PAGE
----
The North American Meat Institute formed in 2015 from the merger of the American Meat Institute and the North American Meat Association.
The American Meat Institute (AMI) was founded in Chicago, IL in 1906 just after the passage of the Federal Meat Inspection Act, one of the first U.S. laws to set federal food processing standards. Originally called the American Meat Packers Association, the organization devoted much of its efforts in the early years to helping its nearly 300 member companies acclimate to the new federal inspection. Other early issues included fighting Congressional efforts to saddle the meat industry with the costs of its own inspection, pushing for greater meat export opportunities and sponsoring meat nutrition research.
In 1919, the organization became the Institute of American Meat Packers (IAMP). Among the issues IAMP handled were fluctuating livestock and meat prices and calls for investigations of livestock marketing. In 1922, IAMP launched new efforts in scientific research and industry education including a new program to promote meat to consumers.
By 1940, the Institute had expanded its meat promotion program to include consumer advertising and in that same year it changed its name to the current American Meat Institute (AMI). In 1944, the AMI established the AMI Foundation (AMIF), complete with a commercial laboratory at the University of Chicago.
In 1979, AMI moved from Chicago, IL to Washington, DC to be closer to the federal government while regulatory and legislative affairs dominated the Institute's agenda.
Following the move to Washington, DC, AMI merged with the National Indpendent Meat Packers Association (NIMPA) in 1982 and began managing the U.S. Hide, Skin and Leather Association in 1990. In 1991, AMI changed its bylaws to allow poultry processors to become full members and in 1992, the AMI Foundation was reestablished to focus on research, education and information of interest to the meat and poultry industry. In 1999, the AMI Foundation launched a multi-million dollar, multi-year Food Safety Initiative with the goal of reducing and ultimately eliminated Listeria monocytogenes and E. coli 0157:H7 from meat and poultry products.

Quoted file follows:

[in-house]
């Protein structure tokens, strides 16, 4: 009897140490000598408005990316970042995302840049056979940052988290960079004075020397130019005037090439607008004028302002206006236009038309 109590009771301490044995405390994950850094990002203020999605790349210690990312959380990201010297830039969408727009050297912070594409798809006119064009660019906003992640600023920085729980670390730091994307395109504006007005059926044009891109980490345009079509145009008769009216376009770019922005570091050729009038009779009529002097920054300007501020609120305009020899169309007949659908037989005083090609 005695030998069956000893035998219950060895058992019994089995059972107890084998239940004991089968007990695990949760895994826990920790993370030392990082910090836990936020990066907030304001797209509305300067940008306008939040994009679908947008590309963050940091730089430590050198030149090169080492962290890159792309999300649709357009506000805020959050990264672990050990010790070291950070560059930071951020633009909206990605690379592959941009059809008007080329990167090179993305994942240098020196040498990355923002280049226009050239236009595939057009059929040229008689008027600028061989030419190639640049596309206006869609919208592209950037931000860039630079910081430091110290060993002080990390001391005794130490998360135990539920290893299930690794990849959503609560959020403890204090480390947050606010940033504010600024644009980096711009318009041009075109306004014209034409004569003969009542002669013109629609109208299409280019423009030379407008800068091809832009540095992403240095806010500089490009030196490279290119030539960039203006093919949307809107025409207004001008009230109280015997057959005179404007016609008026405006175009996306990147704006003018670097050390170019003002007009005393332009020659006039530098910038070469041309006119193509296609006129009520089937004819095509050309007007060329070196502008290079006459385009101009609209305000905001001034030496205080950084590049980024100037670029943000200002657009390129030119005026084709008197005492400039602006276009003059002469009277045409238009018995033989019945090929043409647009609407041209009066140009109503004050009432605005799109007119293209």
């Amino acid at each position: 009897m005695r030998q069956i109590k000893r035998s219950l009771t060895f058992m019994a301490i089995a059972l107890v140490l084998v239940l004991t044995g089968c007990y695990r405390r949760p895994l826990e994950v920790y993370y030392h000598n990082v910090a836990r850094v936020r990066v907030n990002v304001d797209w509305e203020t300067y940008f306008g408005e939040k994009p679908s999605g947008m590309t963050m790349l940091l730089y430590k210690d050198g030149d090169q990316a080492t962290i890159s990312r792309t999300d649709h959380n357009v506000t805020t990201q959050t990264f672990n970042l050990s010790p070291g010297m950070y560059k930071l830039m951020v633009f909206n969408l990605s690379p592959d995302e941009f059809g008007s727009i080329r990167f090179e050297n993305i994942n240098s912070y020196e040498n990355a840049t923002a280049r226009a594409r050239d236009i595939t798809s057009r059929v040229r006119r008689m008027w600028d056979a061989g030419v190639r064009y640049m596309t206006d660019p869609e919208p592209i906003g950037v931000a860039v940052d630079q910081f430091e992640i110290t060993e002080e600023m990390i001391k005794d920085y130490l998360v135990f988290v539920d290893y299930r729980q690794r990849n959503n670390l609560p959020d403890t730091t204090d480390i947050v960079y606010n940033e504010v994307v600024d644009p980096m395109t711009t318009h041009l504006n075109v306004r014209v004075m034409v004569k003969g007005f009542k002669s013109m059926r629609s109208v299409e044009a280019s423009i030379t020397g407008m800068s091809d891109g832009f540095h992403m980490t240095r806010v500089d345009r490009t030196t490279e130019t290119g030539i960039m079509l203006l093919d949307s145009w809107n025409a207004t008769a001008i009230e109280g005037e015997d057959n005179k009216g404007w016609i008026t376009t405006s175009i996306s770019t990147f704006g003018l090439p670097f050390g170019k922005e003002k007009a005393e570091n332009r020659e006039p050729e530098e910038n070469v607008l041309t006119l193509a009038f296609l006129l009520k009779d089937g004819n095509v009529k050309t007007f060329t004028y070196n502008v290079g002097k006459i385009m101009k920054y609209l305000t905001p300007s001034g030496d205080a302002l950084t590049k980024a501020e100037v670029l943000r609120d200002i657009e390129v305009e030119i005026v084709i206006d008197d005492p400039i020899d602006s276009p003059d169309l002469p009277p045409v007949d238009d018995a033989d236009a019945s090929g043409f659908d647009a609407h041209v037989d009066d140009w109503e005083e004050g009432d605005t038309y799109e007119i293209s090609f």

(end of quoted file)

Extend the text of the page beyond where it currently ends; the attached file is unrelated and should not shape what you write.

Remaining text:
In 2006, AMI celebrated its 100 year anniversary as a leading trade association for the meat and poultry industry.
The North American Meat Association formed in 2012 from the merger of the National Meat Association and the North American Meat Purveyors.
In 1942, shortly after the American entrance into WWII, the government imposed price controls and rationing of meat products without recognizing the special value-added service purveyors give to their customers. In response, Chicago, Illinois-based institutional meat purveyors banded together as the National Association of Hotel and Restaurant Meat Purveyors. As a result of this organization’s efforts, the regulation was amended and all sellers of meat products to hotels and restaurants were permitted to sell their products at a fair price. The association changed its name to the National Association of Meat Purveyors and began serving the needs of its members. In March 1996, the association changed its name to North American Meat Processors Association to reflect that it had begun to serve members in Canada, Mexico, and other countries. NAMP was unique among meat industry trade associations in having a North American focus in its programs and services.
National Meat Association had a similarly transformative history. Its first predecessor organization, Western States Meat Packers Association, was formed in 1946. Two years later its second, Pacific Coast Meat Association, was chartered. These two would join together in 1982 to become the Western States Meat Association. Finally, in 1995, out of a merger of WSMA with the Mountain/Plains Meat Association, National Meat Association was formed. NMA gained recognition by furthering its influence in legislation, while maintaining a grassroots approach. The association also built a superb team for one-on-one assistance in handling regulatory challenges. This team included regulatory experts that gave members the unique guidance necessary to navigate ever-changing Federal regulations. The association distinguished itself through tireless work in Washington and across the nation, making sure that regulations were fairly implemented, and information was distributed.
The newly formed North American Meat Institute is now uniquely positioned to speak with one voice on behalf of members large and small throughout North America.